This is an excellent little book. It's one of those gems produced by someone who really understands a field of knowledge and who can choose well how to present its key ideas.
I read as a reminder of much maths I had learned at school, but not been able to pursue beyond it. All the basic maths is in there- but the book hints at how much more there is behind it. What is amazing is how very simple starting points allow for so much discovery and implication.
The unity of mathematics is well described- the fact that constants such as pi and e are the same whichever way you encounter them is emphasised. The book is excellent at emphasising the coherence the mathematics, and at showing how the sub-specialities are easily absorbed within the whole.
I suspect this book would be most useful to A level and university students of maths and related subjects- either as revision or as inspiration.
The compression factor in the book is huge, and whilst this is good for clarity, and overview, there's a price in lack of space to show you exactly how to make these calculations and arguments, and in terms of full explanation of the implications of the mathematical theorems presented.
Overall however this book achieves what it sets out to achieve, and can be freely recommended to others who want to know something quickly about mathematics.
on 10 July 2012
Firstly, I came to this book with very little knowledge of mathematics other than the high school math I finished around eight years ago. However, I have a general interest in some of the abstract mathematical ideas, and I was also keen to expand on my knowledge for the master's degree I'm currently doing in which a little bit of math knowledge would be beneficial (although not a requirement). Given this, I didn't always find the book easy to understand, especially pages ~200 to ~300 (calculus, vectors, matrices, abstract algebra, and complex numbers), but I did find it pleasurable and quite addictive, nevertheless.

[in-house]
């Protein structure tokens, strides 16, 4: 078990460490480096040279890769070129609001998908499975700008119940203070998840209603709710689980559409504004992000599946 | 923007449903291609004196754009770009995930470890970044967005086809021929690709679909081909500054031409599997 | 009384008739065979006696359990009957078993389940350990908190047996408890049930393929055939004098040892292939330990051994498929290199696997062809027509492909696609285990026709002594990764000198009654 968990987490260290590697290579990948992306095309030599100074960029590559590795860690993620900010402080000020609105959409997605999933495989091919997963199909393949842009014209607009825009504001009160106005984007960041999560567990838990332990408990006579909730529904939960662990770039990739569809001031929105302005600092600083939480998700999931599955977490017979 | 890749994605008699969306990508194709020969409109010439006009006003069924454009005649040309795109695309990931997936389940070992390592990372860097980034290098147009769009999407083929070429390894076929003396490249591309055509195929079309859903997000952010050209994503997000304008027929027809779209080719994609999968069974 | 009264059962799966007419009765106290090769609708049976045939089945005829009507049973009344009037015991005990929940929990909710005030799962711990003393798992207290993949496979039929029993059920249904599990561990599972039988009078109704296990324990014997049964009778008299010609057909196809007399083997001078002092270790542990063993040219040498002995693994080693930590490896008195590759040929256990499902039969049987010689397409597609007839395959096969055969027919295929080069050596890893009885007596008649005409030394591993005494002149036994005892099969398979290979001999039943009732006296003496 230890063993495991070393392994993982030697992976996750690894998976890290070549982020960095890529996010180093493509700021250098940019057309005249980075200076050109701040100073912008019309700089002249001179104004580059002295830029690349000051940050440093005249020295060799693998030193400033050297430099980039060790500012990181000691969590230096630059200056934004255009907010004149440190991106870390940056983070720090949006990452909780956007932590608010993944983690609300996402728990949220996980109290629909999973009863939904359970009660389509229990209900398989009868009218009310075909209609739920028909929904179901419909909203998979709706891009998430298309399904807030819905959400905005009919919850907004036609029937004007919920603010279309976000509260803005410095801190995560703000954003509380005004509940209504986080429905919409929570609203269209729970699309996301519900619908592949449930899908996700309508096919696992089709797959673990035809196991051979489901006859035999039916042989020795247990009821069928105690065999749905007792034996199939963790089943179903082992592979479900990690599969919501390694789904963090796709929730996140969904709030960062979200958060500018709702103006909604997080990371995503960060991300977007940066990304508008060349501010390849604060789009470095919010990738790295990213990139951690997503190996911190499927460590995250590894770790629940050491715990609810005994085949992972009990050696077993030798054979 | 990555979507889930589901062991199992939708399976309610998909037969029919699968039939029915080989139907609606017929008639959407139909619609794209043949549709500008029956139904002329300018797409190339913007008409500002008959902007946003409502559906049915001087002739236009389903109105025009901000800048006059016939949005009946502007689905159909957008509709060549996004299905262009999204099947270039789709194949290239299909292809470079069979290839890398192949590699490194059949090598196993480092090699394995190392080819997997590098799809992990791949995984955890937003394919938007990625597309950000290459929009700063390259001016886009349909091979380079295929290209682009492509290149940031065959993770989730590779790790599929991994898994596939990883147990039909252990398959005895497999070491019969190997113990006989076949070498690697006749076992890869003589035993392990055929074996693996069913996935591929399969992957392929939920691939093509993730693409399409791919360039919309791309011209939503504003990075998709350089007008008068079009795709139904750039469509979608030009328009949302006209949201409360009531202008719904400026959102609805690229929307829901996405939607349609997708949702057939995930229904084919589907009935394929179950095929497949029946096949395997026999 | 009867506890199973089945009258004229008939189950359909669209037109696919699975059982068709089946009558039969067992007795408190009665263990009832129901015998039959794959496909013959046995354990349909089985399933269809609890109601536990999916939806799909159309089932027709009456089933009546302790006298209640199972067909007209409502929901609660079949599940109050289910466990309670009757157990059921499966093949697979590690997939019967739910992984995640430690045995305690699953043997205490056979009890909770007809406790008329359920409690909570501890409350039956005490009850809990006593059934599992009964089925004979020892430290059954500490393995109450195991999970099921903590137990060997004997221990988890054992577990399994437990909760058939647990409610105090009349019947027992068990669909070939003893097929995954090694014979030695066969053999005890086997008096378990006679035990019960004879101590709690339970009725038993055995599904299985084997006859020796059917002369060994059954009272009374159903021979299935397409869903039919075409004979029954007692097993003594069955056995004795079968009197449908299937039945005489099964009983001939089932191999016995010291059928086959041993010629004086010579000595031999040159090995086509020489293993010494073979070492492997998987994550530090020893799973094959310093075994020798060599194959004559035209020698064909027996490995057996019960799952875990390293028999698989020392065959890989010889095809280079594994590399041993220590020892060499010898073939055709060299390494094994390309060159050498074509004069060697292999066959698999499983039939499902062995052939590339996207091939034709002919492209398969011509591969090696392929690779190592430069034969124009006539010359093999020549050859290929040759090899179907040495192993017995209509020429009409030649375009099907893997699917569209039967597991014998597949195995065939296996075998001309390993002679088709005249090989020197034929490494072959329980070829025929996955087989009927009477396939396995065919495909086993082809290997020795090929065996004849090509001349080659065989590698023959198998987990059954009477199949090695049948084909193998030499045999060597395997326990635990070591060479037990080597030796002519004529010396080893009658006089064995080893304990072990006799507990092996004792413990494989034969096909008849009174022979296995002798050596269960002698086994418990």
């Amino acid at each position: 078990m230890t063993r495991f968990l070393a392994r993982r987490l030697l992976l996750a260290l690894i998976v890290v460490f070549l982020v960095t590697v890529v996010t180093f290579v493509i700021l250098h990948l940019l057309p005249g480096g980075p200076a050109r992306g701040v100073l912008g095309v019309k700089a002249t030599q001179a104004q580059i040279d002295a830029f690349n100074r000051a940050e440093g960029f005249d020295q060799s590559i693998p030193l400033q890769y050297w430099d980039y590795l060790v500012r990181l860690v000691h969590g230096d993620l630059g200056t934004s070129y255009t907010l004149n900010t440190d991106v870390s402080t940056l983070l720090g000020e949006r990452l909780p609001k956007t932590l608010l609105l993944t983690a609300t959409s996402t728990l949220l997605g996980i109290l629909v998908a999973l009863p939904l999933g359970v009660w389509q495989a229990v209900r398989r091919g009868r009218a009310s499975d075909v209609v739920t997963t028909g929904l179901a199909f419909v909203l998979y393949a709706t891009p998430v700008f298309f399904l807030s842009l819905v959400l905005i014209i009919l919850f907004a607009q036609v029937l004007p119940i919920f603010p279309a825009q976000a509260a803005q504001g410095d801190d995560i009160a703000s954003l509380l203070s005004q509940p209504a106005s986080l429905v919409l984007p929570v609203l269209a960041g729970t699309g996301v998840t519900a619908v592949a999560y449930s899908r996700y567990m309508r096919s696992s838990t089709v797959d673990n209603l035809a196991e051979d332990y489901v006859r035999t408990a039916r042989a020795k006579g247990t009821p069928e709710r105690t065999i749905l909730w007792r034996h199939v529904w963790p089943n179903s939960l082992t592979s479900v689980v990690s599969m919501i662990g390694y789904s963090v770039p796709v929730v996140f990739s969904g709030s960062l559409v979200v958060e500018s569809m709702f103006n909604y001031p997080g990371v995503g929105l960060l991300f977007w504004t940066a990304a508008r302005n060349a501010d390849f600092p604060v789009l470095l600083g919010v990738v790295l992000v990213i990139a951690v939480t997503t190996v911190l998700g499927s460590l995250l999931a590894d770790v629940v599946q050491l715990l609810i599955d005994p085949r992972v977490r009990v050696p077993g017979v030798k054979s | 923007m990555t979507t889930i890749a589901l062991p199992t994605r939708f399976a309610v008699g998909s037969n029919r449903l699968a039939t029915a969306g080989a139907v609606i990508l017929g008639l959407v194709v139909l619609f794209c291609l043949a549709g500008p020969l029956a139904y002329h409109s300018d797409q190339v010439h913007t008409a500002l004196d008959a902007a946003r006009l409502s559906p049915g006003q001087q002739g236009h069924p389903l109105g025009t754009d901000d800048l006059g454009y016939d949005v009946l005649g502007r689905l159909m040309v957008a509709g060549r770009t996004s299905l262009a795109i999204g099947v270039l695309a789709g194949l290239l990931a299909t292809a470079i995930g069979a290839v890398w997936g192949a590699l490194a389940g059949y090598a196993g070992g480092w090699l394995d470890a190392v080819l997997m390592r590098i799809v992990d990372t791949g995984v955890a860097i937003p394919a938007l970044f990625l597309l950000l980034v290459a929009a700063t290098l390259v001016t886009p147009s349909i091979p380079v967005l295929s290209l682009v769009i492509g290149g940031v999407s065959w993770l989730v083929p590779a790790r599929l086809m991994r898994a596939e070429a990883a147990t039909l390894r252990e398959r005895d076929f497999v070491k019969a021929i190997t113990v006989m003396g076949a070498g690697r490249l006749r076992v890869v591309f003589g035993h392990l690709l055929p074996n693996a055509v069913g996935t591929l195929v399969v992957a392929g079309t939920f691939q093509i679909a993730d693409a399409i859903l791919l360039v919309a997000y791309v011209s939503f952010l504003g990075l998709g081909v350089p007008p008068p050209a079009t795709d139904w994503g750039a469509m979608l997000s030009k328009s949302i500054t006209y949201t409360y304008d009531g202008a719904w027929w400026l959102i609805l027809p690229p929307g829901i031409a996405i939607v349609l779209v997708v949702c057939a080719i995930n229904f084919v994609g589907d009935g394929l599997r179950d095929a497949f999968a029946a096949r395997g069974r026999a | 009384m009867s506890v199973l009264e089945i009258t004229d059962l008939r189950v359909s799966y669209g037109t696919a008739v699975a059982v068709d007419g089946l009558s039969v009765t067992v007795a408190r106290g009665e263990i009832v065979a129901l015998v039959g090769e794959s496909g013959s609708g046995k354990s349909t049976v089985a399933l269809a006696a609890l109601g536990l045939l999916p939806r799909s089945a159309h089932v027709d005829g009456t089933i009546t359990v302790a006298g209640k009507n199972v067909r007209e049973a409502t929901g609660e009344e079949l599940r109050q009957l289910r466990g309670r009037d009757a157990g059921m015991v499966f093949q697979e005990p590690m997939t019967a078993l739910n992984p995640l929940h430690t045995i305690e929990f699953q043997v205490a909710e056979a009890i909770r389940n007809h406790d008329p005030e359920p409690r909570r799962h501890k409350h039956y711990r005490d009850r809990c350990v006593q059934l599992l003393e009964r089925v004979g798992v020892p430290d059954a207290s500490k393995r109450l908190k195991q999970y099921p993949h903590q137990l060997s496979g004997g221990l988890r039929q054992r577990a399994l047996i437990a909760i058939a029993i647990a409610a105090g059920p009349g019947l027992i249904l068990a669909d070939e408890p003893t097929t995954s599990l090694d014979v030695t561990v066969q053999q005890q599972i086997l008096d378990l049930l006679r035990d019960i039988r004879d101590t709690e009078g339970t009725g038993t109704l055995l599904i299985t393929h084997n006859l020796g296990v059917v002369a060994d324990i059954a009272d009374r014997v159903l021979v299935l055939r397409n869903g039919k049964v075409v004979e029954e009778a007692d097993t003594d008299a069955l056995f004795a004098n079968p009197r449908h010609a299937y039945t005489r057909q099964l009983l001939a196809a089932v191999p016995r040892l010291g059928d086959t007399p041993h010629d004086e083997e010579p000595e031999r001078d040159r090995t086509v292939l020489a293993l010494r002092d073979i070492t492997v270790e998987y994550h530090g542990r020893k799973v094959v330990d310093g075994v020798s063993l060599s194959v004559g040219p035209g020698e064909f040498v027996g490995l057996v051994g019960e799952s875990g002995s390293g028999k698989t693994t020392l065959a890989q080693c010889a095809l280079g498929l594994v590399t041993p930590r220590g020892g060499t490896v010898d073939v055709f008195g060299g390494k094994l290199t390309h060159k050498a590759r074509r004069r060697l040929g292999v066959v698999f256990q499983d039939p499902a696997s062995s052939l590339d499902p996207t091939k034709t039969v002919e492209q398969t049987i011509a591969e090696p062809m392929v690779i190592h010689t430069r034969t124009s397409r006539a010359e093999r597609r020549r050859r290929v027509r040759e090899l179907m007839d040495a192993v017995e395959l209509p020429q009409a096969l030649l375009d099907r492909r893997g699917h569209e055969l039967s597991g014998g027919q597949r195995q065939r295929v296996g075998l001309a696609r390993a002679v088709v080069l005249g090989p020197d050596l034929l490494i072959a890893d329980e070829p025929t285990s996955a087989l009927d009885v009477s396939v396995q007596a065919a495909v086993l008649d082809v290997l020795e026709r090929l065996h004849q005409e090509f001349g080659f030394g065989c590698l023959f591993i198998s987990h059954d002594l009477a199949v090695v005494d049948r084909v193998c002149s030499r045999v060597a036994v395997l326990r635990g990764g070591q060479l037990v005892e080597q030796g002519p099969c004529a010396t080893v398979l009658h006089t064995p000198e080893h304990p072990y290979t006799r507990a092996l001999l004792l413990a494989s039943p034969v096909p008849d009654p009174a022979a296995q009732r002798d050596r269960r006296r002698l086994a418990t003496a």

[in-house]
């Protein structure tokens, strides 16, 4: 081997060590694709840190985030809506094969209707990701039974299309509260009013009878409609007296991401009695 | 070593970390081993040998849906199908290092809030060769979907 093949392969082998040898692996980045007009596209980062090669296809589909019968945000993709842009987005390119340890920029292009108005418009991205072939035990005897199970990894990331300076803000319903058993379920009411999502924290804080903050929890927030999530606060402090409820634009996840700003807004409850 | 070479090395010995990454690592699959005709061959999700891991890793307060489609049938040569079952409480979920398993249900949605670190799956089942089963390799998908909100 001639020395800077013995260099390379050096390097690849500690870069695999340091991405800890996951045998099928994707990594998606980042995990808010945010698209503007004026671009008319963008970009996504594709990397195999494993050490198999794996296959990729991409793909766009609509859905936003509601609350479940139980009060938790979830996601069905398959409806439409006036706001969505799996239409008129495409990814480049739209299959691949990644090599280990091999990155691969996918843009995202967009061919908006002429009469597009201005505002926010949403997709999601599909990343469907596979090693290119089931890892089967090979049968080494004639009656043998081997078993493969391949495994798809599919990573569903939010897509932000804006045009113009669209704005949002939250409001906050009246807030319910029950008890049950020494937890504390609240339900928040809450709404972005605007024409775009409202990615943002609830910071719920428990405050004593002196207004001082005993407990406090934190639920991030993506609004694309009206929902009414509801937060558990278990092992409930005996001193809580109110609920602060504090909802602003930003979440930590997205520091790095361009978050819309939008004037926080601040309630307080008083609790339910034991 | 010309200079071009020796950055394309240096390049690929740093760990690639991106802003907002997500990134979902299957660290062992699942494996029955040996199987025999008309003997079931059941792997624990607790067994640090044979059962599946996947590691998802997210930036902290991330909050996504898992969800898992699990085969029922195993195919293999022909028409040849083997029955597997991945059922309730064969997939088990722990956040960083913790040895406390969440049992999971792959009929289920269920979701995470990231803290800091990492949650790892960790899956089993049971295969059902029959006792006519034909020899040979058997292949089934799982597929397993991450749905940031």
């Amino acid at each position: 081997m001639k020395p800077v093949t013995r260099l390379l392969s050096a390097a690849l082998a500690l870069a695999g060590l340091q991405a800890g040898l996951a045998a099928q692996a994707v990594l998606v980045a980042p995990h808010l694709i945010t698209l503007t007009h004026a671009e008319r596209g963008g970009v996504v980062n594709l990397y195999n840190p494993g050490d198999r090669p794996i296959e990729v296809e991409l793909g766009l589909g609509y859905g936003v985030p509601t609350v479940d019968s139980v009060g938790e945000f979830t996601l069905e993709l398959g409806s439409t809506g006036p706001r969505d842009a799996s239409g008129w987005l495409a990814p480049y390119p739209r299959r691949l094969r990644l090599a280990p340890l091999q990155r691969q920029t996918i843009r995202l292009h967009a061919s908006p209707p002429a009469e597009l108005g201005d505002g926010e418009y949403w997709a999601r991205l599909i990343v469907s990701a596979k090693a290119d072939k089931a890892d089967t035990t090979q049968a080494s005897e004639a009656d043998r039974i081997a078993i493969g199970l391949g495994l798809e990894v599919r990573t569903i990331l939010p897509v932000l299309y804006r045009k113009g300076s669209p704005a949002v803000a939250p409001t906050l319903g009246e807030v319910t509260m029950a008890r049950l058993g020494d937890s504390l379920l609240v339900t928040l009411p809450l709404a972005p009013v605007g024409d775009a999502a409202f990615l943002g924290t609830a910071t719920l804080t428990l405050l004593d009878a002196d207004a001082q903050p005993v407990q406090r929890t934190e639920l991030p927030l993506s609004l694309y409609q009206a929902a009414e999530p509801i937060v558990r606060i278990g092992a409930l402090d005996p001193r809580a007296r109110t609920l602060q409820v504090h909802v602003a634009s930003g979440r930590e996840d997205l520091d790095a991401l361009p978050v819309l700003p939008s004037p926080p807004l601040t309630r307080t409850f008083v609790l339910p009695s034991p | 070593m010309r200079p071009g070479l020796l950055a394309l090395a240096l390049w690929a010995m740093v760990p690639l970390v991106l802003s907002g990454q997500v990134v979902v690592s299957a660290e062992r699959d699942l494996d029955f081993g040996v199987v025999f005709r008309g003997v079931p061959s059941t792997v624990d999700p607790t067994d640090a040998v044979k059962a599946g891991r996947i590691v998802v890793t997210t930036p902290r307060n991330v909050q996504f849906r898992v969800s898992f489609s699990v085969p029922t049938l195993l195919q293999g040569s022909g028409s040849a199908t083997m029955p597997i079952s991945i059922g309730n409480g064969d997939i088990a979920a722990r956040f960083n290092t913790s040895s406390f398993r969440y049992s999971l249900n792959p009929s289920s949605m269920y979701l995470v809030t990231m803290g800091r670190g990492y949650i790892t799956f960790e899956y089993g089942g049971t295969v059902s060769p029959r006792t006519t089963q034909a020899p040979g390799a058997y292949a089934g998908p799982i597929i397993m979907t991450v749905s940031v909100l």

I really liked the format of the book: each of the 200 concepts is described on two pages - the first page giving a written description and the second page showing some relevant graphic or picture. There are a few slight deviations from this format where the written description spans two pages, but the general approach of the book is to describe the main properties of each concept in around 200 words. This makes the book very easy to read in short bursts. The converse of this approach is that each concept is dealt with pretty superficially, but for me personally this was not a bad thing.
Although superficial, the book didn't feel dumbed down - it doesn't shy away from using formulae, for example - and I imagine the more advanced reader might also find the book useful for recapping and seeing the connections between disparate mathematical ideas.
Although I can't really comment on the quality of the mathematics, I felt the quality of the book deserved a 5-star rating. I also think the price is very reasonable too. The only fault I can find is that some of it was a bit hard to understand, but this is probably more my weakness than the book's. Given that I enjoyed this one, I think I'll probably also buy the other two titles in the range, Science in Seconds and Big Ideas in Brief.
on 12 December 2013
A disappointment. Whilst efforts to introduce subjects such as maths to a wider audience in a brief and undaunting manner is an excellent dea, I thought that this was far far too brief. There are no takeaways! This is barely more than a contents page. I would far rather cover less but in slightly more detail - enough to want to find out more. I found "Alex in Numberland" by Alex Bessos managed that balance far better and I felt I actually learnt something.